Directed by Chad Stahelski and David Leitch
Released in 2014
John Wick is the best action movie of the year and living, throbbing proof that great directing can enrich just about anything. The auteurs responsible are Chad Stahelski and David Leitch, two veteran stunt actors whose talents perfectly suit Derek Kolstad’s terse screenplay and testify to the artistic imperative of getting more men and women of their training behind the camera. They do not just choreograph and shoot action scenes with preternatural intelligence and grace — really, only Snowpiercer from this year comes close, and forget anything from Marvel — but they also toe the line in depicting violence as both a beautifully intricate and deeply inhuman act.
Keanu Reeves stars as the man with the flammable name, and sure enough it doesn’t take long for him to go off. In the opening minutes, his wife dies from cancer, and the only respite from his grief arrives in a pet carrier — an adorable beagle and special note wait inside. Just as normalcy creeps back into John’s life, a trio of Russian thugs, led by Iosef (Alfie Allen), break into his house to beat him up, steal his ’69 Mustang and, you guessed it, kill that poor puppy. That is more than enough to let him loose, for John turns out to be equipped with a particular set of skills, skills that make him a nightmare for people like Iosef and the New York-based crime syndicate run by his father, Viggo (Michael Nyqvist, fantastic). One of the film’s biggest laughs, among many, comes at the precise moment, via a reaction shot, when Viggo realizes who his son has messed with.
Unlike sadist pulp like Game of Thrones — whose Theon Greyjoy plays Iosef — John Wick does not linger on the dog slaying or any of the ensuing deaths after: I was surprised how quick they passed, how Stahelski and Leitch knew they would land an R-rating and yet still showed restraint. While the carnage can rightfully be described, and praised, as insane, the style that frames it is, by today’s standards, anything but. Good luck trying to spot any discernible CGI, which likely was used to add bullet holes and entry wounds but not to, say, topple buildings or disfigure characters beyond belief, à la Only God Forgives. With their focus on blocking, lighting and capturing gunplay for maximum coherence, Stahelski and Leitch emerge with entertainment that doubles as art, by sheer virtue of its formal excellence.
This excellence carries over to scenes of dialogue, which the directors fill with as much dynamic and telling character business as possible. When Viggo meets Iosef for the first time since learning of his attack on John, the stern father walks toward his son with a tumbler of brandy in his hand. Instead of just handing it to him, Viggo walks deliberately into his son’s space so he must amble backwards, cowed by his father’s gestures but, at that point, oblivious as to why. Then he delivers a punch straight to the gut. This is not a dumb movie: The psychology of these characters is there, just left unspoken and embedded in the way they move.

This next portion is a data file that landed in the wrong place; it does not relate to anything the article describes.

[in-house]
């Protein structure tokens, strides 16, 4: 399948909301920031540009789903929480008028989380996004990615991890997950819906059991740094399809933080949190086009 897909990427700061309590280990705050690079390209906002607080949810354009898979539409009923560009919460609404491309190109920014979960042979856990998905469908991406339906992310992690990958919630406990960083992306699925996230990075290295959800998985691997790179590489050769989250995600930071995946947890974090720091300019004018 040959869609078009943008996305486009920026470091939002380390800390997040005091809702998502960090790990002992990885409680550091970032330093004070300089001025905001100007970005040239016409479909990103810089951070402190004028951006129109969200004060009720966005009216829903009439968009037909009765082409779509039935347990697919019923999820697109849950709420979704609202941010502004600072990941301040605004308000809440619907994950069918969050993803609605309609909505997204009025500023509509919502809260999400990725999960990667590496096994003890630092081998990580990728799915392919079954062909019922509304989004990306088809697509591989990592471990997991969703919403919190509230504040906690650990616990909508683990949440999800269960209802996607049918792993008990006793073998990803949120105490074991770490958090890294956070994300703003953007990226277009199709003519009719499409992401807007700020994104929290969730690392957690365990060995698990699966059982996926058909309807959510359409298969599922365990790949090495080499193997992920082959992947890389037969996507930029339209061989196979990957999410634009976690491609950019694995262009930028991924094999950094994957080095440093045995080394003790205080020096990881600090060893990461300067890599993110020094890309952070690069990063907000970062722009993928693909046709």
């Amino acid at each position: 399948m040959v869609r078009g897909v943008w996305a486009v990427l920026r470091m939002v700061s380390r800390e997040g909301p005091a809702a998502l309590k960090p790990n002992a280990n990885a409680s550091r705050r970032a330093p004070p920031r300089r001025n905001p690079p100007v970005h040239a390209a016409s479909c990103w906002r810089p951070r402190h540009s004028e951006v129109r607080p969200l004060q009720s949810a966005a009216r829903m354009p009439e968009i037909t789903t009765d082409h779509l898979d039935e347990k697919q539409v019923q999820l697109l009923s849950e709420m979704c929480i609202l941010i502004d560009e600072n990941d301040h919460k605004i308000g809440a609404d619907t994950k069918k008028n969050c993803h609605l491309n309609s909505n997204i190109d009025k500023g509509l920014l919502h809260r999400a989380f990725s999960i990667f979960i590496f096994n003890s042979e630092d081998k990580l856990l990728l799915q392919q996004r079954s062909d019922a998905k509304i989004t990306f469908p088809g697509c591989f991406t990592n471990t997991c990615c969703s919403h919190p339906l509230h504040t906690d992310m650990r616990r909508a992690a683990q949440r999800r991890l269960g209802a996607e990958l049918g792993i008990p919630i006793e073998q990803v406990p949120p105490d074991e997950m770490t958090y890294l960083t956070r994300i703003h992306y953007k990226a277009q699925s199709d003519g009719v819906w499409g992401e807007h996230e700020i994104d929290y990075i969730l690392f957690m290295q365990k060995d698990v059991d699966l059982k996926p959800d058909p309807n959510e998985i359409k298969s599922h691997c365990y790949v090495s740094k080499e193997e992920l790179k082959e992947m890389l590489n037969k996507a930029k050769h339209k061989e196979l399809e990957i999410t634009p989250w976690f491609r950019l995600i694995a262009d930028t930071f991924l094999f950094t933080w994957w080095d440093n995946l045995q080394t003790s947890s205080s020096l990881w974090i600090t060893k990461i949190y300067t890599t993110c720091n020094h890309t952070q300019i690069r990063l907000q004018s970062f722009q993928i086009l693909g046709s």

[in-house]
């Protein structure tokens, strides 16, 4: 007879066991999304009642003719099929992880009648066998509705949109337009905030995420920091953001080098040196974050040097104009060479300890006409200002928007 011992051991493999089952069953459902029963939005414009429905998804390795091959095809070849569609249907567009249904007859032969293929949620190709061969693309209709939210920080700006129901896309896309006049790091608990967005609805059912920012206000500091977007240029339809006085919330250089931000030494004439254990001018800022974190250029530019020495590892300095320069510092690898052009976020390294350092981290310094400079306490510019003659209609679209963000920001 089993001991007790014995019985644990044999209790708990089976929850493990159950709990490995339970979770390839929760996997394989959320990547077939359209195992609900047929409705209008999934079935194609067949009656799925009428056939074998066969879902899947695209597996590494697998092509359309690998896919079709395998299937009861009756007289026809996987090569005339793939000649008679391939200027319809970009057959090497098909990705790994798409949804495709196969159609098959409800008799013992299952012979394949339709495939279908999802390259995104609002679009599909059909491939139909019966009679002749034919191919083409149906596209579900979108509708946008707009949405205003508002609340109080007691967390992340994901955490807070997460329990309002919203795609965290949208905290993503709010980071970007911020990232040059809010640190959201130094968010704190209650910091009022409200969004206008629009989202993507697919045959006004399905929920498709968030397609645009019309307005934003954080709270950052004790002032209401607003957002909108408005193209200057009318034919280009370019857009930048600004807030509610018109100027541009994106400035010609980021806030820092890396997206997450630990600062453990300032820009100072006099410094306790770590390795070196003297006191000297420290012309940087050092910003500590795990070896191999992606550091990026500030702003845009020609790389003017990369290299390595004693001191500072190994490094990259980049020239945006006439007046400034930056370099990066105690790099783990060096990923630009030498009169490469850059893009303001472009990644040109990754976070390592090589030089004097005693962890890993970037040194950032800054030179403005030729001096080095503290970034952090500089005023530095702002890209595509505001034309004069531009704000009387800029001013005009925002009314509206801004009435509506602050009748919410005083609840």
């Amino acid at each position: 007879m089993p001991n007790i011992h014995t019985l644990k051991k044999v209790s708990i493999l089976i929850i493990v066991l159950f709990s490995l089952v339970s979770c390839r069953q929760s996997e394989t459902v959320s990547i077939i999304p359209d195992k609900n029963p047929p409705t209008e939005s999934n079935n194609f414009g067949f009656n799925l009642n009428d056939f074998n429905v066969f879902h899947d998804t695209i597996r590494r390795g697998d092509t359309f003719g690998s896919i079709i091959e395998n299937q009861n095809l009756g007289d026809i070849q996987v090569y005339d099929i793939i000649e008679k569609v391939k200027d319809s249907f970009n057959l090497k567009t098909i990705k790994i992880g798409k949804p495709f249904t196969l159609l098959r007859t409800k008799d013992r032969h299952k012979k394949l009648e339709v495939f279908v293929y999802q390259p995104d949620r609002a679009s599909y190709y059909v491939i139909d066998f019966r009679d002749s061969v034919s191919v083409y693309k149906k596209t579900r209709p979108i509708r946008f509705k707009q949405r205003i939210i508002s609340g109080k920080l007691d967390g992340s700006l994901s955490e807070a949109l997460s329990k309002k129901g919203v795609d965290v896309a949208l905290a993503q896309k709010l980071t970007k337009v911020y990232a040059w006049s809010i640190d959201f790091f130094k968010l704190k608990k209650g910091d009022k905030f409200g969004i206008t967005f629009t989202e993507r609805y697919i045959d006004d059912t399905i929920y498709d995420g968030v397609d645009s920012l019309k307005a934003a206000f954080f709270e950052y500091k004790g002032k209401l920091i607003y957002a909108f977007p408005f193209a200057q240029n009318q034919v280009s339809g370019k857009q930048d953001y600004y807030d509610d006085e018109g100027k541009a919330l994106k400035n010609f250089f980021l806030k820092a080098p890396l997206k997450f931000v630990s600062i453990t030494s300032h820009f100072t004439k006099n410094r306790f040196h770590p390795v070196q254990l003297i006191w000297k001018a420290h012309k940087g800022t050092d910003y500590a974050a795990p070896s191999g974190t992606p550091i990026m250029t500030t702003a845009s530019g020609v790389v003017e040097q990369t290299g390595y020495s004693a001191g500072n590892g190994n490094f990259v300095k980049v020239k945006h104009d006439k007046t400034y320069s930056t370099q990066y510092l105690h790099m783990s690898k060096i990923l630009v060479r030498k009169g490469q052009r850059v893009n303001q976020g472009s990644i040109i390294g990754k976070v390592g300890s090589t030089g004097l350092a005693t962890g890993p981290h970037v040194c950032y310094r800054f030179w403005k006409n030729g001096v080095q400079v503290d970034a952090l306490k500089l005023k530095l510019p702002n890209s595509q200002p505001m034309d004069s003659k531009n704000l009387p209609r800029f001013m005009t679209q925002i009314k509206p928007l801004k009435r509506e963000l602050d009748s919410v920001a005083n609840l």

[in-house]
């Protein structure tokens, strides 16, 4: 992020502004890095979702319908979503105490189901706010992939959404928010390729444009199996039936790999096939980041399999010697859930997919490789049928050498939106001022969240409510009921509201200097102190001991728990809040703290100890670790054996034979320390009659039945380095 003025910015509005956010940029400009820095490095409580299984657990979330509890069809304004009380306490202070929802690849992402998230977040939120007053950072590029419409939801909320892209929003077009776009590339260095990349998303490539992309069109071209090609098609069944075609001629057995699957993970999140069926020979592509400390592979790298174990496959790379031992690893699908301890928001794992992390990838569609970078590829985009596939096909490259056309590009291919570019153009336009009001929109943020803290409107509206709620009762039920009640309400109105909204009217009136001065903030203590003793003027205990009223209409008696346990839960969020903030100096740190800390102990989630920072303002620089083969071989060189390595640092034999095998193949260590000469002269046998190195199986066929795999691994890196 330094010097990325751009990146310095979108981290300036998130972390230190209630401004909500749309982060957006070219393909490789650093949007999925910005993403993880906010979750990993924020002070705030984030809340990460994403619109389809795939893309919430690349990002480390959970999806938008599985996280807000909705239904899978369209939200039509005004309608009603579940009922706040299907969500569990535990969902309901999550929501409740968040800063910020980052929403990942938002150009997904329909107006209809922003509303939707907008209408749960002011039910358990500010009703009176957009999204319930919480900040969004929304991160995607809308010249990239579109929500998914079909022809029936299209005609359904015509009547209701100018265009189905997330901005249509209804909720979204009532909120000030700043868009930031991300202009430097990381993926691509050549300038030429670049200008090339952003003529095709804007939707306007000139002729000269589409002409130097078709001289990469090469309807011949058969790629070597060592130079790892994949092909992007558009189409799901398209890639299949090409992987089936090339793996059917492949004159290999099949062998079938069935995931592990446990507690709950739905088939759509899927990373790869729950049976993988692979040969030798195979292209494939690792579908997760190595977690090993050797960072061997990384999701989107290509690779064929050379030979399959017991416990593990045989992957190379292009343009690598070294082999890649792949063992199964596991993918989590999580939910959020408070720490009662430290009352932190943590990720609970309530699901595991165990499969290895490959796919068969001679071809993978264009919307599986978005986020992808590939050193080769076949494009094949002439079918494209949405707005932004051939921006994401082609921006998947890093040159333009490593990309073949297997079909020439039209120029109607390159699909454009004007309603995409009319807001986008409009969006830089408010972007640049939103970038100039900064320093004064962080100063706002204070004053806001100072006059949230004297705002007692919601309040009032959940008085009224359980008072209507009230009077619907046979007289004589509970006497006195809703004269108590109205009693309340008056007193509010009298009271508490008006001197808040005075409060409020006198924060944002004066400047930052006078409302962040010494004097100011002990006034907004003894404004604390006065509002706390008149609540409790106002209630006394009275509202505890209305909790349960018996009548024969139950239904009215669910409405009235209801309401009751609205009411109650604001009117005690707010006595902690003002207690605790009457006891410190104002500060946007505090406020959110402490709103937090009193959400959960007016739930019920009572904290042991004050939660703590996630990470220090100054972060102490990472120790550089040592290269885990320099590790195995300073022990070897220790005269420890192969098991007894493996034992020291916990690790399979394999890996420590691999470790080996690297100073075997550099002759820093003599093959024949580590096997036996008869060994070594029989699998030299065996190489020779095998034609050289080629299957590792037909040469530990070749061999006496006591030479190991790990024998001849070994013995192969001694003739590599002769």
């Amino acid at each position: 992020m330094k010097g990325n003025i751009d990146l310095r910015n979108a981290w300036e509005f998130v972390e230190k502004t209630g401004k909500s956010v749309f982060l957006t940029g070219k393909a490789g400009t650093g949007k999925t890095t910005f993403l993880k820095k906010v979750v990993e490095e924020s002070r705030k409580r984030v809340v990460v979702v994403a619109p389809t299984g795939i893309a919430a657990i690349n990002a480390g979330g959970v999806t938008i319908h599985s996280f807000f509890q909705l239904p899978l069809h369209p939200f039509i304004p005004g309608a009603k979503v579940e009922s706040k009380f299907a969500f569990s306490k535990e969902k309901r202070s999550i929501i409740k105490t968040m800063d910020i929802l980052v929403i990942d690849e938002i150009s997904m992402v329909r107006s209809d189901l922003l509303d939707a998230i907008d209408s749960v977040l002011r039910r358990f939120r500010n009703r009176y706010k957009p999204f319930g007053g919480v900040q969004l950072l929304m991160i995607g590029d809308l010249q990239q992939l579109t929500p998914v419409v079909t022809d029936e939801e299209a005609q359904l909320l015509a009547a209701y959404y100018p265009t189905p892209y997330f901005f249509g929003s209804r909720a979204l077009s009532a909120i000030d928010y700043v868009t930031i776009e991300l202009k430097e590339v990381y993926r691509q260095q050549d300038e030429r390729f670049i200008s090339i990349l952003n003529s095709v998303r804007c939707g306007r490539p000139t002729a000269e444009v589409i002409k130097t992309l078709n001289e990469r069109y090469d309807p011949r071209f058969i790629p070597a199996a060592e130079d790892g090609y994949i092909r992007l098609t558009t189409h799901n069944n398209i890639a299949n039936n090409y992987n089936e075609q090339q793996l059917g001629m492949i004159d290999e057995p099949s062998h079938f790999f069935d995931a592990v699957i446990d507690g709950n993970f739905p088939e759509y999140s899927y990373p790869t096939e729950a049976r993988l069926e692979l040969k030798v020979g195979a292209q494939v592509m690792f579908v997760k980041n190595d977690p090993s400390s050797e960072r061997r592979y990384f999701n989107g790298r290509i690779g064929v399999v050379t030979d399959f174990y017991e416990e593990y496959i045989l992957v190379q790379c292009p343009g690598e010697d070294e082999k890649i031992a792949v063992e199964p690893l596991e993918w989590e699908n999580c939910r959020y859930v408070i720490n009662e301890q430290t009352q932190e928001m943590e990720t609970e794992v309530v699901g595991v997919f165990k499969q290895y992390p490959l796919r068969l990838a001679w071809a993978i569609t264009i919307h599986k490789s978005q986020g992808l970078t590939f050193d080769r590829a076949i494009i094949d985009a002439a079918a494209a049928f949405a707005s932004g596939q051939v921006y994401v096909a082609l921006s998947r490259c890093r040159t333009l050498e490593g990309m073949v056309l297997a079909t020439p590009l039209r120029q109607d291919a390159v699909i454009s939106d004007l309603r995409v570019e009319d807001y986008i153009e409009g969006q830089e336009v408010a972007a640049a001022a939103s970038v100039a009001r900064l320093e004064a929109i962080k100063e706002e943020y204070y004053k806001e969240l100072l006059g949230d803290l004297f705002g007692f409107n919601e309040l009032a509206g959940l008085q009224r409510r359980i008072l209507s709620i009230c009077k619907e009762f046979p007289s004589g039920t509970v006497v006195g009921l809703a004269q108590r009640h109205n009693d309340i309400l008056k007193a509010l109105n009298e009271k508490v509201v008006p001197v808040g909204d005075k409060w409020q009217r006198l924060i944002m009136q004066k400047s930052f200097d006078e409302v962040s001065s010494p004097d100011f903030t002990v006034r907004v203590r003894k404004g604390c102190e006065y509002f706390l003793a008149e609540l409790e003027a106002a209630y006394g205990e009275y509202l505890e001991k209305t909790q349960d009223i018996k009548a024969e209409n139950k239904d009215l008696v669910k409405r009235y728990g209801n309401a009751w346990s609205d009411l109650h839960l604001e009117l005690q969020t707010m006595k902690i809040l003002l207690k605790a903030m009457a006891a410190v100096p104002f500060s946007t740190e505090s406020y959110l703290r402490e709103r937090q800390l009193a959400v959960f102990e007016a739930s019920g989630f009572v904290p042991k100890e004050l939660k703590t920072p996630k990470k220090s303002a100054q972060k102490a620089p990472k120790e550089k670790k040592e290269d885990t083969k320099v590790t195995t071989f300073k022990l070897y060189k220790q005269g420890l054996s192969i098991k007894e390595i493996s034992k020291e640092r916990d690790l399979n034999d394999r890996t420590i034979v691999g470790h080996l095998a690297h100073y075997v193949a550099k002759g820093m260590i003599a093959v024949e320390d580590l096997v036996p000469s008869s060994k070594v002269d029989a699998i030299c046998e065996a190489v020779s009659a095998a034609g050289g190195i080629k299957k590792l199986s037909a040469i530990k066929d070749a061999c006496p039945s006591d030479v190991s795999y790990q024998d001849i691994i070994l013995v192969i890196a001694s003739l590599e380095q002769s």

John Wick also deals exposition without ever treating it like exposition, or at least how we have come to expect it to be with the ubiquity of origins stories these days (The upcoming Kingsman: The Secret Service might as well throw in the towel now). Reeves’ protagonist has a history in this world of crime, we learn, but Stahelski and Leitch translate that history and that world through spaces, nods, smiles. After dispatching a dozen masked hitmen with startling ease, John answers a silhouette lit by red-and-blue lights at his front door. “Hi Jimmy,” John greets the cop. “You working again?” Jimmy asks, peering past John at a corpse splayed across his foyer. “No, I’m just sorting stuff out,” John replies, to which Jimmy is content and says, “Okay John, good night.”
This criminal underworld of codes, corruption and gold coins belongs in an art movie like Blue Velvet, but the sobriety with which the filmmakers explore it here carries a pretty clever critique of capitalism. Elites in the assassin business, played by Willem Dafoe, Ian McShane and Clarke Peters (The Wire), welcome John back into The Continental, a criminal racket that fronts as luxury hotel, with grins, and they are actually sincere. So long as you stick to “the code,” which means following through with your word and withholding all feeling. John, in his machine-like way of killing and assuring no collateral damage, proves to be the apotheosis of this code and therefore its perfect enemy. Near the end, Viggo laughs at John’s umpteenth return from the grave, and it is a laugh at his own collusion in John’s perfection.
But John Wick is not a great movie because it has meaning — this so-called commentary is all incidental. It is great because it is some of the richest cinema my eyes have enjoyed this year. The music slays, too, like when Kaleida’s “Think” bops on the soundtrack while John slowly plunges a knife into a dude’s chest. I struggle to think of another movie with such a dire look at humanity that I so eagerly look forward to seeing again.
4 Stars Out of 5
This article was written for The Cornell Daily Sun and can be viewed at its original location here.